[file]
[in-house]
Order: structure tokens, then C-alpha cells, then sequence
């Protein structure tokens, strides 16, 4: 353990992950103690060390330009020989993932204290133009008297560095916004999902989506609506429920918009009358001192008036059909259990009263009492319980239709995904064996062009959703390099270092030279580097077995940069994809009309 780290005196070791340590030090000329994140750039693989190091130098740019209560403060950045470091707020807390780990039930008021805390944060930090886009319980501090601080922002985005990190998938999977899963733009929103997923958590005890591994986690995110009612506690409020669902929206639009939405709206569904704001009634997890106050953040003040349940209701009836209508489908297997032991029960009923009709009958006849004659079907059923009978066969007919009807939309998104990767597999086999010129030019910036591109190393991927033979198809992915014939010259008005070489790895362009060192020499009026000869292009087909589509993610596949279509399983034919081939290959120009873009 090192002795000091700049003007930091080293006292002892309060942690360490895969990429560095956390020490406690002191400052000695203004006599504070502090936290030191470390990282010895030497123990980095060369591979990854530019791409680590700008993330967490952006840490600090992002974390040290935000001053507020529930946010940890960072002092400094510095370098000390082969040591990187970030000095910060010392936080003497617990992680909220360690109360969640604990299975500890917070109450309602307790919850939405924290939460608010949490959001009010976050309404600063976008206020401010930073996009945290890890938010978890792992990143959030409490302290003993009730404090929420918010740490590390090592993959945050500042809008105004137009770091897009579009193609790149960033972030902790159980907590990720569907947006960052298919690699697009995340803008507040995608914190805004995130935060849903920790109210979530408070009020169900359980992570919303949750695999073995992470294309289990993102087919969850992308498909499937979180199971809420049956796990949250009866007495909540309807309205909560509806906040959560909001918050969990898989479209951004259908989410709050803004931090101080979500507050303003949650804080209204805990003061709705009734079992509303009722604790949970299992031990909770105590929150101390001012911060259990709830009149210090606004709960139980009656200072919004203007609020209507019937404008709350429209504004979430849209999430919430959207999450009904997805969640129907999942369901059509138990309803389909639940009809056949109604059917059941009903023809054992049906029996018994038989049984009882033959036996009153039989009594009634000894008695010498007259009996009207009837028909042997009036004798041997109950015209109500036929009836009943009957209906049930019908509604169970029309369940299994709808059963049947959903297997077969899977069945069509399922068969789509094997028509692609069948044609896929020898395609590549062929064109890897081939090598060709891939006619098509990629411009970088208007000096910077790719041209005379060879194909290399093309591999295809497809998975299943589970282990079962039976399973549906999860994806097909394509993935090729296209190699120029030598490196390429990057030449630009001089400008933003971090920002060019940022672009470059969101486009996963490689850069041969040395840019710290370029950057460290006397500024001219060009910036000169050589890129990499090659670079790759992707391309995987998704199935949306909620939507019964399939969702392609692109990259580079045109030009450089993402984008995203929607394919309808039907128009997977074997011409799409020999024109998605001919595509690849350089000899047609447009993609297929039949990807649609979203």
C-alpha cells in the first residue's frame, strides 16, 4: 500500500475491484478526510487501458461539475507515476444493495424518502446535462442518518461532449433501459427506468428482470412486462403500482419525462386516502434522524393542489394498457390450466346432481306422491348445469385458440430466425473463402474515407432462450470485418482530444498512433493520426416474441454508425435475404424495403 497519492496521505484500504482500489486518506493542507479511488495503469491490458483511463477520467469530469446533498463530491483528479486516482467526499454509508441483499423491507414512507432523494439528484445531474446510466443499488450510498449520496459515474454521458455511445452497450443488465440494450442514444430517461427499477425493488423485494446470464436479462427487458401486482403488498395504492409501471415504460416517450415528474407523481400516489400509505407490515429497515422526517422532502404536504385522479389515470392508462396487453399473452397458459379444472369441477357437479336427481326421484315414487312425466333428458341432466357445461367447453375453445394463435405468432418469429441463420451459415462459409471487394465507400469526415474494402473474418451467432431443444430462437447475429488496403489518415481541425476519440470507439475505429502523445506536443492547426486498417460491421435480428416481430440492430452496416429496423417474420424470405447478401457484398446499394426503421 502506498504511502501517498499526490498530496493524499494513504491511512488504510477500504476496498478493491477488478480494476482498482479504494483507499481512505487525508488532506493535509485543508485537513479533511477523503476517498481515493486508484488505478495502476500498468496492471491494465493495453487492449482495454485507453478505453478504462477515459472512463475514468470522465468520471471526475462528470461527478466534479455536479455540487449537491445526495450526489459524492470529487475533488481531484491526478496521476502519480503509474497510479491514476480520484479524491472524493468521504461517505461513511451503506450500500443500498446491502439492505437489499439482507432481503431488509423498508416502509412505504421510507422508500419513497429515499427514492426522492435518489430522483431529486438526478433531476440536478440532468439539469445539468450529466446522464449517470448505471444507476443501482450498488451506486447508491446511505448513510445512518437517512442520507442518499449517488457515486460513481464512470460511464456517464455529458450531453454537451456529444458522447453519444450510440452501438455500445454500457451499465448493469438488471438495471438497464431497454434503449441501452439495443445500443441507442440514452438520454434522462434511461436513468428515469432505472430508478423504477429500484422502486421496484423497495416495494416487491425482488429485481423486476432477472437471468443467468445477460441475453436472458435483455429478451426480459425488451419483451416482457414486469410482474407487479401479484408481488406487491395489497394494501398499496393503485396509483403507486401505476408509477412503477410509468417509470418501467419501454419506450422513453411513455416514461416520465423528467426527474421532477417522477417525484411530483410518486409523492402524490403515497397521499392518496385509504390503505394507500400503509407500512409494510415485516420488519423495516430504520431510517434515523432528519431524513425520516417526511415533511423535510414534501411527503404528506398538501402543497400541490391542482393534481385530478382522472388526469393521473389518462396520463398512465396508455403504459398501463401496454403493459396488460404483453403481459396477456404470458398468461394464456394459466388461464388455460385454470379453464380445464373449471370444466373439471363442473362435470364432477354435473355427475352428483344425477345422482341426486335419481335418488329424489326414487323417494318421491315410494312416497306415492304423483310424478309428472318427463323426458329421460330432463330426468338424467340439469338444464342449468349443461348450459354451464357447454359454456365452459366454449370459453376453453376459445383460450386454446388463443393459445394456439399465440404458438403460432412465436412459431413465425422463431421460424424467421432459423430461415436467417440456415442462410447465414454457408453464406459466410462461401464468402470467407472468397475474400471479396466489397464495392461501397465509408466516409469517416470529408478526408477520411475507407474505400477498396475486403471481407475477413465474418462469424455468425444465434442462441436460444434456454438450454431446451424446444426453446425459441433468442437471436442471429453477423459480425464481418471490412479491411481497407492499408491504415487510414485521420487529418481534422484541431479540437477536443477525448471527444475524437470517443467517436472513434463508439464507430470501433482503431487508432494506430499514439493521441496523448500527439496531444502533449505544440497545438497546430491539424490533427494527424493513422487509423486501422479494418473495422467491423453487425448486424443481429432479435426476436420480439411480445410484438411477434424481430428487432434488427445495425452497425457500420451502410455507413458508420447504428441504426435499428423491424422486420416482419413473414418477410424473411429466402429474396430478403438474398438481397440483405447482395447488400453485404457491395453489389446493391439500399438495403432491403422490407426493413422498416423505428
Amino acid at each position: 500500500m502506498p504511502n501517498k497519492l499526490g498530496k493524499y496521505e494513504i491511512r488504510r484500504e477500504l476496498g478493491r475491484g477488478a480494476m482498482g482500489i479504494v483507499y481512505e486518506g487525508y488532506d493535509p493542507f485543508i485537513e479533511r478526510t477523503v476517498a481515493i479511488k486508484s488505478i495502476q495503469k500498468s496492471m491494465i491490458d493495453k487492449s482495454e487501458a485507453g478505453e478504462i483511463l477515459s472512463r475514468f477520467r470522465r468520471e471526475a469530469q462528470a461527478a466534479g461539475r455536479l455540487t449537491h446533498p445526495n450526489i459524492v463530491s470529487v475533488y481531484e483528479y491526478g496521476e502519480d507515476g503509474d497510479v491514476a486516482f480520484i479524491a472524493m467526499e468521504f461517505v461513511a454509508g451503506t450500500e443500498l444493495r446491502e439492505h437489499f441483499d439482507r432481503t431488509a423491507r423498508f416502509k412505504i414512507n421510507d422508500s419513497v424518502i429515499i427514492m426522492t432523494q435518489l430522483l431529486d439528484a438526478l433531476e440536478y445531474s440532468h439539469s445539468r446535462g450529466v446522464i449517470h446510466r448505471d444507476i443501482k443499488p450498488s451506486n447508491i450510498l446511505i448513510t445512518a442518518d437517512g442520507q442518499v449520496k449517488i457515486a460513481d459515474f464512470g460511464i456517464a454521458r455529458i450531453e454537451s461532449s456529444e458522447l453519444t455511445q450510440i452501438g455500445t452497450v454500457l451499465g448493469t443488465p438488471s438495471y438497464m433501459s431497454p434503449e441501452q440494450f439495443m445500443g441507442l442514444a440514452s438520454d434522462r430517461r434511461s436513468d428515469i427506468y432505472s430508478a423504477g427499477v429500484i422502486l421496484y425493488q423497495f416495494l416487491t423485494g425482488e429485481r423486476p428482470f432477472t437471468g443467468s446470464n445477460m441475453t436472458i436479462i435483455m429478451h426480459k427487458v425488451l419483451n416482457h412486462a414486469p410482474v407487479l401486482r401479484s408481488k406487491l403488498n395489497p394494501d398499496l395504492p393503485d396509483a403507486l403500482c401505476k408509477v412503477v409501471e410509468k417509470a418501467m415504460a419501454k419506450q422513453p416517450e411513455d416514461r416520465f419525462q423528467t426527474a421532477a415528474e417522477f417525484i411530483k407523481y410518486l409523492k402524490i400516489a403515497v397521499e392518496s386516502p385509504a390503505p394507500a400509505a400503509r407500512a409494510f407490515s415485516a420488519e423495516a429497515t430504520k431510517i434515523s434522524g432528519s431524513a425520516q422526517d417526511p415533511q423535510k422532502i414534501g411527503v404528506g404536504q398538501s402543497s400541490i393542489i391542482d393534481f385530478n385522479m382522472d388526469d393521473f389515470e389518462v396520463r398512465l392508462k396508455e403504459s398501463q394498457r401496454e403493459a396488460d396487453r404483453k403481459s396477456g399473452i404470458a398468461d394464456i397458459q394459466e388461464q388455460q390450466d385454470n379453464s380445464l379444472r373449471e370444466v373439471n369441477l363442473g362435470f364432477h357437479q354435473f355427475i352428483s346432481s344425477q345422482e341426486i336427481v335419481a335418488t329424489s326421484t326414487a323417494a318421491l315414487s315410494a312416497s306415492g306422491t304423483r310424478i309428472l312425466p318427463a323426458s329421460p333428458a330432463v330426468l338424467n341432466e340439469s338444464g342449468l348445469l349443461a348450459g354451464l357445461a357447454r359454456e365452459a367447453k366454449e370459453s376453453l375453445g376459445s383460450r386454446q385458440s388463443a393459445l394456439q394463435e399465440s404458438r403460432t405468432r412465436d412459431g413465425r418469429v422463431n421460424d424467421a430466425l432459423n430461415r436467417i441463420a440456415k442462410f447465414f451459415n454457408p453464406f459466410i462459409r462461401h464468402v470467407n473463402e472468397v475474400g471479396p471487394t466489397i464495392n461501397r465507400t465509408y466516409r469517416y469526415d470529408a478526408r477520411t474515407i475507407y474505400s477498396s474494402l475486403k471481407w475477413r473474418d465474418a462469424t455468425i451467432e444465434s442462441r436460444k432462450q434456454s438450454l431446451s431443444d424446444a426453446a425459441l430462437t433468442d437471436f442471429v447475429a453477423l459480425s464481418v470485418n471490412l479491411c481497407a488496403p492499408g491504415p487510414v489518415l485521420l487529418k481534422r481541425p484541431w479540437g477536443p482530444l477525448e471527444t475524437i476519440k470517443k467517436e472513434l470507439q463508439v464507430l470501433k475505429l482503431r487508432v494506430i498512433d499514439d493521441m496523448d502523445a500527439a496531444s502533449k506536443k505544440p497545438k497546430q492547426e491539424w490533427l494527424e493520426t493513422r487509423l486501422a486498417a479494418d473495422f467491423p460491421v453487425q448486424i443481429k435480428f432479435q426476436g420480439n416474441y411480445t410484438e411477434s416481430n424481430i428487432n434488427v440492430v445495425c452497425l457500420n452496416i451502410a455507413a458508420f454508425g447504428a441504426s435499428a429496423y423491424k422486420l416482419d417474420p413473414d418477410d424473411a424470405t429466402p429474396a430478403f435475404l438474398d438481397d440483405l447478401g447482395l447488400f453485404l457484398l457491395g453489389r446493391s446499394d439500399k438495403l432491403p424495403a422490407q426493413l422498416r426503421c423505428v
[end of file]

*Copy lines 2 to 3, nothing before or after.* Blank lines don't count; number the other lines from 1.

Order: structure tokens, then C-alpha cells, then sequence
């Protein structure tokens, strides 16, 4: 353990992950103690060390330009020989993932204290133009008297560095916004999902989506609506429920918009009358001192008036059909259990009263009492319980239709995904064996062009959703390099270092030279580097077995940069994809009309 780290005196070791340590030090000329994140750039693989190091130098740019209560403060950045470091707020807390780990039930008021805390944060930090886009319980501090601080922002985005990190998938999977899963733009929103997923958590005890591994986690995110009612506690409020669902929206639009939405709206569904704001009634997890106050953040003040349940209701009836209508489908297997032991029960009923009709009958006849004659079907059923009978066969007919009807939309998104990767597999086999010129030019910036591109190393991927033979198809992915014939010259008005070489790895362009060192020499009026000869292009087909589509993610596949279509399983034919081939290959120009873009 090192002795000091700049003007930091080293006292002892309060942690360490895969990429560095956390020490406690002191400052000695203004006599504070502090936290030191470390990282010895030497123990980095060369591979990854530019791409680590700008993330967490952006840490600090992002974390040290935000001053507020529930946010940890960072002092400094510095370098000390082969040591990187970030000095910060010392936080003497617990992680909220360690109360969640604990299975500890917070109450309602307790919850939405924290939460608010949490959001009010976050309404600063976008206020401010930073996009945290890890938010978890792992990143959030409490302290003993009730404090929420918010740490590390090592993959945050500042809008105004137009770091897009579009193609790149960033972030902790159980907590990720569907947006960052298919690699697009995340803008507040995608914190805004995130935060849903920790109210979530408070009020169900359980992570919303949750695999073995992470294309289990993102087919969850992308498909499937979180199971809420049956796990949250009866007495909540309807309205909560509806906040959560909001918050969990898989479209951004259908989410709050803004931090101080979500507050303003949650804080209204805990003061709705009734079992509303009722604790949970299992031990909770105590929150101390001012911060259990709830009149210090606004709960139980009656200072919004203007609020209507019937404008709350429209504004979430849209999430919430959207999450009904997805969640129907999942369901059509138990309803389909639940009809056949109604059917059941009903023809054992049906029996018994038989049984009882033959036996009153039989009594009634000894008695010498007259009996009207009837028909042997009036004798041997109950015209109500036929009836009943009957209906049930019908509604169970029309369940299994709808059963049947959903297997077969899977069945069509399922068969789509094997028509692609069948044609896929020898395609590549062929064109890897081939090598060709891939006619098509990629411009970088208007000096910077790719041209005379060879194909290399093309591999295809497809998975299943589970282990079962039976399973549906999860994806097909394509993935090729296209190699120029030598490196390429990057030449630009001089400008933003971090920002060019940022672009470059969101486009996963490689850069041969040395840019710290370029950057460290006397500024001219060009910036000169050589890129990499090659670079790759992707391309995987998704199935949306909620939507019964399939969702392609692109990259580079045109030009450089993402984008995203929607394919309808039907128009997977074997011409799409020999024109998605001919595509690849350089000899047609447009993609297929039949990807649609979203």